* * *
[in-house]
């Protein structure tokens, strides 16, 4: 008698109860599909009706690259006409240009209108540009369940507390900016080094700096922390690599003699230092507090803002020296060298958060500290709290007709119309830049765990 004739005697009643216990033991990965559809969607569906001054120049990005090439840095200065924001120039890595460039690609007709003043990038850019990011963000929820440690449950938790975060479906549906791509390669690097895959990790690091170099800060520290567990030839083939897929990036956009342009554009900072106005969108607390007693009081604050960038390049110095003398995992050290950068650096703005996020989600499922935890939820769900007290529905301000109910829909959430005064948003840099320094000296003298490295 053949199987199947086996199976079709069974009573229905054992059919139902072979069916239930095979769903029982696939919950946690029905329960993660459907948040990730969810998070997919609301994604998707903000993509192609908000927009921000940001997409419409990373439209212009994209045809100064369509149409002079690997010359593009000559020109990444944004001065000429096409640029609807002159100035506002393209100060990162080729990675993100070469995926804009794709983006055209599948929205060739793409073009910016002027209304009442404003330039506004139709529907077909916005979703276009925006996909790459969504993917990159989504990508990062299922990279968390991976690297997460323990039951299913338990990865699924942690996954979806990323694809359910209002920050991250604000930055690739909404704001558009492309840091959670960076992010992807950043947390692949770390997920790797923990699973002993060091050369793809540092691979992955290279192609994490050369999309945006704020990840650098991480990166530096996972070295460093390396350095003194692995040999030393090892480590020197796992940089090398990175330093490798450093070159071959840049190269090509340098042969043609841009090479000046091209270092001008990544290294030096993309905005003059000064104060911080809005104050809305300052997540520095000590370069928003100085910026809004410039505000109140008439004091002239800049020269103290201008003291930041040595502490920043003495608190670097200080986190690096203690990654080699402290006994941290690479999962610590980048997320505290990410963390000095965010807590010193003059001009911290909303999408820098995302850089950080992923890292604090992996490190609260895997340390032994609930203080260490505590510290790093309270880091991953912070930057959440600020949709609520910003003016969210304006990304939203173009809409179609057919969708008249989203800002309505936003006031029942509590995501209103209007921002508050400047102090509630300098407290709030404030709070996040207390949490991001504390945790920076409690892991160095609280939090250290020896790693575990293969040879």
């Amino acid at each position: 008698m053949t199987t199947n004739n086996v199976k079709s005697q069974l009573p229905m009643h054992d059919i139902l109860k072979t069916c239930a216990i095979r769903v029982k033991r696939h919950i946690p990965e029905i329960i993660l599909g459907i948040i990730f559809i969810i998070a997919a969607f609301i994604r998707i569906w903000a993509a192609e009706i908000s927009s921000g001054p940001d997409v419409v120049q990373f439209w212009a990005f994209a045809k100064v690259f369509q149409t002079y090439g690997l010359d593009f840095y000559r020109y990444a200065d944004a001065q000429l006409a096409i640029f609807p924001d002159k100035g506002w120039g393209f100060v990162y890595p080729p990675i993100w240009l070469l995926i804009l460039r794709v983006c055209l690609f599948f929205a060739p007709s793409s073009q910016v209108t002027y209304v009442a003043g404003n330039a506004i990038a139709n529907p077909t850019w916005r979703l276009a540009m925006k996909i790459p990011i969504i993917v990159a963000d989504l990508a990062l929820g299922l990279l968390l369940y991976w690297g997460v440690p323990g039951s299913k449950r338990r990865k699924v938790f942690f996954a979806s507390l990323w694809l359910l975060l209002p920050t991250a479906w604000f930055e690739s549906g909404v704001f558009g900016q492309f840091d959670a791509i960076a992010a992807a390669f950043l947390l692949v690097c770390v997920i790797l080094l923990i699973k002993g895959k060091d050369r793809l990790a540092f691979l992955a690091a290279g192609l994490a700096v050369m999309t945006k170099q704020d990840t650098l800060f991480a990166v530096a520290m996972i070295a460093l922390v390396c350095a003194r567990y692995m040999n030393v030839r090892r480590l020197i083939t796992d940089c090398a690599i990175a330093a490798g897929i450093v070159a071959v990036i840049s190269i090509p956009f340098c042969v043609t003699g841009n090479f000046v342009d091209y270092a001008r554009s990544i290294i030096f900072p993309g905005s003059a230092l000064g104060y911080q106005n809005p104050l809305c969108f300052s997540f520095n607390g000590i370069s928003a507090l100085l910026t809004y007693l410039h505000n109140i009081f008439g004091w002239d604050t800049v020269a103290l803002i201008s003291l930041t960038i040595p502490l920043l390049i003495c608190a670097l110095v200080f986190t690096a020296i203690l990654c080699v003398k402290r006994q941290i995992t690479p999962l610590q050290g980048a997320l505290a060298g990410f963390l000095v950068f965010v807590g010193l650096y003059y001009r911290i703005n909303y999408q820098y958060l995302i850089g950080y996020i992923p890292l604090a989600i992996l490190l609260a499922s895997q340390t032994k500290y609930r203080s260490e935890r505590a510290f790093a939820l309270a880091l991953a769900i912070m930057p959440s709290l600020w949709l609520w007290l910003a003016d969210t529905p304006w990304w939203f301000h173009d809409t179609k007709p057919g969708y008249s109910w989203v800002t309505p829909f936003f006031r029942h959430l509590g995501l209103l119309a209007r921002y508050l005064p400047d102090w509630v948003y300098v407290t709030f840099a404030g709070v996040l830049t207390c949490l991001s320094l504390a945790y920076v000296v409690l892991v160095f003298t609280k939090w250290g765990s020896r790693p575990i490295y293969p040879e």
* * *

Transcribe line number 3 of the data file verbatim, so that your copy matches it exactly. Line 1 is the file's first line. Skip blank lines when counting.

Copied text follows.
């Amino acid at each position: 008698m053949t199987t199947n004739n086996v199976k079709s005697q069974l009573p229905m009643h054992d059919i139902l109860k072979t069916c239930a216990i095979r769903v029982k033991r696939h919950i946690p990965e029905i329960i993660l599909g459907i948040i990730f559809i969810i998070a997919a969607f609301i994604r998707i569906w903000a993509a192609e009706i908000s927009s921000g001054p940001d997409v419409v120049q990373f439209w212009a990005f994209a045809k100064v690259f369509q149409t002079y090439g690997l010359d593009f840095y000559r020109y990444a200065d944004a001065q000429l006409a096409i640029f609807p924001d002159k100035g506002w120039g393209f100060v990162y890595p080729p990675i993100w240009l070469l995926i804009l460039r794709v983006c055209l690609f599948f929205a060739p007709s793409s073009q910016v209108t002027y209304v009442a003043g404003n330039a506004i990038a139709n529907p077909t850019w916005r979703l276009a540009m925006k996909i790459p990011i969504i993917v990159a963000d989504l990508a990062l929820g299922l990279l968390l369940y991976w690297g997460v440690p323990g039951s299913k449950r338990r990865k699924v938790f942690f996954a979806s507390l990323w694809l359910l975060l209002p920050t991250a479906w604000f930055e690739s549906g909404v704001f558009g900016q492309f840091d959670a791509i960076a992010a992807a390669f950043l947390l692949v690097c770390v997920i790797l080094l923990i699973k002993g895959k060091d050369r793809l990790a540092f691979l992955a690091a290279g192609l994490a700096v050369m999309t945006k170099q704020d990840t650098l800060f991480a990166v530096a520290m996972i070295a460093l922390v390396c350095a003194r567990y692995m040999n030393v030839r090892r480590l020197i083939t796992d940089c090398a690599i990175a330093a490798g897929i450093v070159a071959v990036i840049s190269i090509p956009f340098c042969v043609t003699g841009n090479f000046v342009d091209y270092a001008r554009s990544i290294i030096f900072p993309g905005s003059a230092l000064g104060y911080q106005n809005p104050l809305c969108f300052s997540f520095n607390g000590i370069s928003a507090l100085l910026t809004y007693l410039h505000n109140i009081f008439g004091w002239d604050t800049v020269a103290l803002i201008s003291l930041t960038i040595p502490l920043l390049i003495c608190a670097l110095v200080f986190t690096a020296i203690l990654c080699v003398k402290r006994q941290i995992t690479p999962l610590q050290g980048a997320l505290a060298g990410f963390l000095v950068f965010v807590g010193l650096y003059y001009r911290i703005n909303y999408q820098y958060l995302i850089g950080y996020i992923p890292l604090a989600i992996l490190l609260a499922s895997q340390t032994k500290y609930r203080s260490e935890r505590a510290f790093a939820l309270a880091l991953a769900i912070m930057p959440s709290l600020w949709l609520w007290l910003a003016d969210t529905p304006w990304w939203f301000h173009d809409t179609k007709p057919g969708y008249s109910w989203v800002t309505p829909f936003f006031r029942h959430l509590g995501l209103l119309a209007r921002y508050l005064p400047d102090w509630v948003y300098v407290t709030f840099a404030g709070v996040l830049t207390c949490l991001s320094l504390a945790y920076v000296v409690l892991v160095f003298t609280k939090w250290g765990s020896r790693p575990i490295y293969p040879e």